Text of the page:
What’s in a Name?
It was the Fourth of July, and I was sitting at a bar in San Francisco with my housemate, Payton, and her friend Amy. In only a month I was to present a concept to 60 friends and family members at a party to kick off my new company. After six months sweating over it, the company still had no name.
I’d advertised the kickoff party as a presentation of the Elevate concept with a request for feedback, but for me there was another reason too. I knew that telling everybody about starting a company would light a fire under me, there would be no backing out.
It was an insanely intense time. Looking back, I have to believe a lot of hardware startups go through something similar at the beginning: I was working solo with hardware prototypes to finish, a provisional patent to write before publicly disclosing the subject—and that small matter of giving the company a name.
The three of us sipped our beers in that bar while I fielded a stream of questions from my friends: “What does your company do? What does it symbolize?” This was easy—the first product would provide two ways to move: Human power or electric power, letting the user quickly switch between the two.
As the conversation went on, we focused on “two modes of movement,” and the different ways of saying this. The word “Bimodal” came to mind. Typically it’s used in statistics for two clusters of high-probability occurrences in a distribution curve. Also, it neatly describes dual modes of transportation. After several months’ trying out different names, at last thought I’d found one I felt was right, I thought I’d nailed it.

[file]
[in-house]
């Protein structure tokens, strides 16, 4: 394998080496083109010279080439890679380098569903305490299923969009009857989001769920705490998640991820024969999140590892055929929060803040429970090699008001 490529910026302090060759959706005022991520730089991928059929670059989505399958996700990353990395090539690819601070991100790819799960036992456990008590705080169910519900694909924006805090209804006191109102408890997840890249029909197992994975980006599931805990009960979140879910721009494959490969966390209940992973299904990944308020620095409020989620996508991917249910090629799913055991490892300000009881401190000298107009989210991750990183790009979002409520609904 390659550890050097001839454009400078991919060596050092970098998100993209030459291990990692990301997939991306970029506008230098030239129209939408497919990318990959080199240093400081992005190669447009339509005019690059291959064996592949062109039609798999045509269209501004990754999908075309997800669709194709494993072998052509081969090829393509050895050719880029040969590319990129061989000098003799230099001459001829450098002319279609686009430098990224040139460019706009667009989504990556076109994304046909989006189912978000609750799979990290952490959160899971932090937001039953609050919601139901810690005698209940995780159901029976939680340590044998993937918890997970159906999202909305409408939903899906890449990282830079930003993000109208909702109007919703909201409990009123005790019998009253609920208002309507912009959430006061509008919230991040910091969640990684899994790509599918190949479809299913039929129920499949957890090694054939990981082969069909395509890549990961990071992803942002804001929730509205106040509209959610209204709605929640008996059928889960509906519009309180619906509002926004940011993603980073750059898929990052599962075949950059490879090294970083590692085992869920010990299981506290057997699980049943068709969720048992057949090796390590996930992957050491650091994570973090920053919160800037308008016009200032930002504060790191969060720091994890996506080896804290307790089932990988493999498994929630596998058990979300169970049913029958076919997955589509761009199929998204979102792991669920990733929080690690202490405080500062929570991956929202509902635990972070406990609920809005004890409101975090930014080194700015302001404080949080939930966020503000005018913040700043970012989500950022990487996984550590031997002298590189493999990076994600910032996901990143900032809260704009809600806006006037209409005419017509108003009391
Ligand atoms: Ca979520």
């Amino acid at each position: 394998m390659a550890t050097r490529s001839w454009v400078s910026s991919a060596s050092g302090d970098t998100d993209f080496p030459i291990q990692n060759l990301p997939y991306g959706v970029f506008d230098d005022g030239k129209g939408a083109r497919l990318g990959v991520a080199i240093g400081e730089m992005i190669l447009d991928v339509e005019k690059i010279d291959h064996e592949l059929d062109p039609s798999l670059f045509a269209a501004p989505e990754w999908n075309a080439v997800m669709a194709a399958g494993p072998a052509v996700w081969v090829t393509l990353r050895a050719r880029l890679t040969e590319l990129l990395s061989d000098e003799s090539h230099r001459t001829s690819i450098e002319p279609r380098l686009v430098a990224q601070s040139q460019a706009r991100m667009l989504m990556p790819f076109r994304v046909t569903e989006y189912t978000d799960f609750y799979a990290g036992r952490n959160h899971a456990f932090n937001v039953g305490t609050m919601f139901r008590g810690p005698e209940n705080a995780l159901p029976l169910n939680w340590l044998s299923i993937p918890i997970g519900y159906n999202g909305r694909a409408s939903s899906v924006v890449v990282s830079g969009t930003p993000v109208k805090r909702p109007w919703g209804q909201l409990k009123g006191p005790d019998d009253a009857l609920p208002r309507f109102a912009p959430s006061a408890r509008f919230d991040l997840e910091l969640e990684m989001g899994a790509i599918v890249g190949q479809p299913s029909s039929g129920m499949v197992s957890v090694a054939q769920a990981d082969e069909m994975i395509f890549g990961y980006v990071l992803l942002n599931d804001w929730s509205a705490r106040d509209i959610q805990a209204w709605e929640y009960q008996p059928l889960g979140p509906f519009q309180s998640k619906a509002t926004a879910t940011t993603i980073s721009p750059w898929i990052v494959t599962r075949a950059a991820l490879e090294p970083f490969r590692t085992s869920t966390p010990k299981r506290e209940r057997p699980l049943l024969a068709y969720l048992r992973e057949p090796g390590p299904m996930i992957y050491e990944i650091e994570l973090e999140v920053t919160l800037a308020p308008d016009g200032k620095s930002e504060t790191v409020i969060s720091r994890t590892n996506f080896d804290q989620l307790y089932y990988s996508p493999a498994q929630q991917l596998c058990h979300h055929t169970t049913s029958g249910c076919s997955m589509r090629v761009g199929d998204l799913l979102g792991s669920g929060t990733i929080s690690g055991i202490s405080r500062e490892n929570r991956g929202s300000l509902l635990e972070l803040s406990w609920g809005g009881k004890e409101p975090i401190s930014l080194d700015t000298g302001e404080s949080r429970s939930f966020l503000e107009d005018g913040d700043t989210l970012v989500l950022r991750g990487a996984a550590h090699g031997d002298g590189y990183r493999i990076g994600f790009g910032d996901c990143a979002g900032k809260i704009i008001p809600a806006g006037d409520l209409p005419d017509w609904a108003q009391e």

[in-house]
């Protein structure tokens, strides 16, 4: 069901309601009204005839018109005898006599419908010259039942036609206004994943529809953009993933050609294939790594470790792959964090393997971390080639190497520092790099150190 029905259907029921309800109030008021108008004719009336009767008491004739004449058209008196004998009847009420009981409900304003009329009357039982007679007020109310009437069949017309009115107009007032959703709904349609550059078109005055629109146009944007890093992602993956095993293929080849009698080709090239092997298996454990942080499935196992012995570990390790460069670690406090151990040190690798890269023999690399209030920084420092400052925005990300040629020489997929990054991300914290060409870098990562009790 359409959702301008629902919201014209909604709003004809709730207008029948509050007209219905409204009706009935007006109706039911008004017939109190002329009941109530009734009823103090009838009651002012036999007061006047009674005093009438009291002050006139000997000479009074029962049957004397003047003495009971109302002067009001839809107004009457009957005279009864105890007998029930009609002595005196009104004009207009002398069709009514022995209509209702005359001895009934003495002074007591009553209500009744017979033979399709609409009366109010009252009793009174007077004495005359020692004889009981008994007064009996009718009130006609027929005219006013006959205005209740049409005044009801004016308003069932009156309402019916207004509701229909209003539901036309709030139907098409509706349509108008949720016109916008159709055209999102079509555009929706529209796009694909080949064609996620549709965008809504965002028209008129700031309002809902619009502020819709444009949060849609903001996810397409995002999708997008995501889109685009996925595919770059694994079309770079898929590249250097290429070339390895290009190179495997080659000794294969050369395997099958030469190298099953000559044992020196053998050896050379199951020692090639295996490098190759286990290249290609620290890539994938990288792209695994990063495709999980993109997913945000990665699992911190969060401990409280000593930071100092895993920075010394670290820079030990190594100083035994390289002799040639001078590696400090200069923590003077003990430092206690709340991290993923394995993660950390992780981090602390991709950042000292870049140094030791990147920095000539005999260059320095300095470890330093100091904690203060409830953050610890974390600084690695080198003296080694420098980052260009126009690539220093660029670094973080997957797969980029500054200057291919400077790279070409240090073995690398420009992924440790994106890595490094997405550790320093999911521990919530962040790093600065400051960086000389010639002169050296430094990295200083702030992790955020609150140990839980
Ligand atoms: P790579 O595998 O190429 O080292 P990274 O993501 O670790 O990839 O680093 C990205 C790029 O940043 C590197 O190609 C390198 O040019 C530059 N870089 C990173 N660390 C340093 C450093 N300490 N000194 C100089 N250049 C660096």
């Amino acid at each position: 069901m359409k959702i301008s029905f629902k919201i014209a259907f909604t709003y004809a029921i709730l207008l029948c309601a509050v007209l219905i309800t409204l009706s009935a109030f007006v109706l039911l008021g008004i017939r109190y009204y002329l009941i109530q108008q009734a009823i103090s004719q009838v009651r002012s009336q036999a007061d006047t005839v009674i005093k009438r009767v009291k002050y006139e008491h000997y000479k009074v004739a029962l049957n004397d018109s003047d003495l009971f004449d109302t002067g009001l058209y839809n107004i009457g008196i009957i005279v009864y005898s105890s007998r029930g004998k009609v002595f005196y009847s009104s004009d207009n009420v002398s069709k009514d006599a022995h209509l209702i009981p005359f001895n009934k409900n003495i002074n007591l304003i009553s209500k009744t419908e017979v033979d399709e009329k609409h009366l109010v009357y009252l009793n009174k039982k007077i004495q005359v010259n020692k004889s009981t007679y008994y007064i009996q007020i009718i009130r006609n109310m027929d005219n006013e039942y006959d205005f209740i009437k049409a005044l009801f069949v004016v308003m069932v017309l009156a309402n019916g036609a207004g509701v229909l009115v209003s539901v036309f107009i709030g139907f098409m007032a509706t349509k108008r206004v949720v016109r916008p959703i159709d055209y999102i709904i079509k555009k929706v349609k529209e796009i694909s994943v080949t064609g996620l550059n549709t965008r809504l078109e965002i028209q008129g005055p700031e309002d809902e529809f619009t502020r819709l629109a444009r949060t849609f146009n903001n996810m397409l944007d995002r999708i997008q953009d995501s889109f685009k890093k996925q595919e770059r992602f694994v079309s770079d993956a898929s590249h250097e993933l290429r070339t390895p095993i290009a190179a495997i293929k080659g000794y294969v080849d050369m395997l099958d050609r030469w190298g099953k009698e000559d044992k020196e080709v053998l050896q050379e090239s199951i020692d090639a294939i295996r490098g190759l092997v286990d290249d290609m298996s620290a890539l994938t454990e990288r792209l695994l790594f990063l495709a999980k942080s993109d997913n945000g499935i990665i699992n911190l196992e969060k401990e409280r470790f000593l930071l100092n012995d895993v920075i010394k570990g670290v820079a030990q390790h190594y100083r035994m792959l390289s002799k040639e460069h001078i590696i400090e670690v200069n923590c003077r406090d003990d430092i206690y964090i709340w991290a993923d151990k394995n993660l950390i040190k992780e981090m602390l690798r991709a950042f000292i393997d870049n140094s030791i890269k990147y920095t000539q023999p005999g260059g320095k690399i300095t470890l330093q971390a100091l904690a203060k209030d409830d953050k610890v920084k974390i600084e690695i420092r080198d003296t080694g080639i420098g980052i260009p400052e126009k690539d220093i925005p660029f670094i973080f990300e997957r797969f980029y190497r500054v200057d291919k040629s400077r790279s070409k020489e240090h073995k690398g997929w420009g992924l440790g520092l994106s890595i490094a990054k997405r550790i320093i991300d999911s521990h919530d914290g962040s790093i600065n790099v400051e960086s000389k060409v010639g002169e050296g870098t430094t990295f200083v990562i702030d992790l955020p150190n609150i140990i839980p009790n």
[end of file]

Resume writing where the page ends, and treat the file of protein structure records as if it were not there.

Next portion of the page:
Name Your Price
It turns out I hadn’t. Of course the domain name “bimodal.com” was already taken, and the owner wanted $20K for it. So that was that for “Bimodal.” I’d already put $25K of my own funds into making prototypes, along with about $20K from early board members. Spending $20K on a domain name was out of the question: that was 50 percent of the company’s runway capital at the time.
For about a week, I asked myself, “What sounds like ‘bi-mo-dal’?” And then it came to me: Here in the US, in normal speech the “d” in bimodal could just about be a “t”. This was the light bulb moment: Just switch the “d” for a “t” and a name is born. The final piece in the company’s name puzzle, solved. To top it off, the Bimotal.com name cost a mere $12.
Soon I started spotting benefits besides saving $20K. For example, made-up names perform much better in Search Engine Optimization (SEO), since they are unique and thus not easily mistaken for something else. Linked to this, branding and trademarking are more effective when using a completely original name.
The name “Bimotal” started revealing its hidden gems. One was the fact that “M-O-T” is the root for motion or motor, a perfect fit for a mobility company building motors. The name can also be used as a symbolic abbreviation for “BIke MOTors for ALl”. But the real gem is the link to the dual functionality of Elevate and the application to our future roadmap in Micromobility.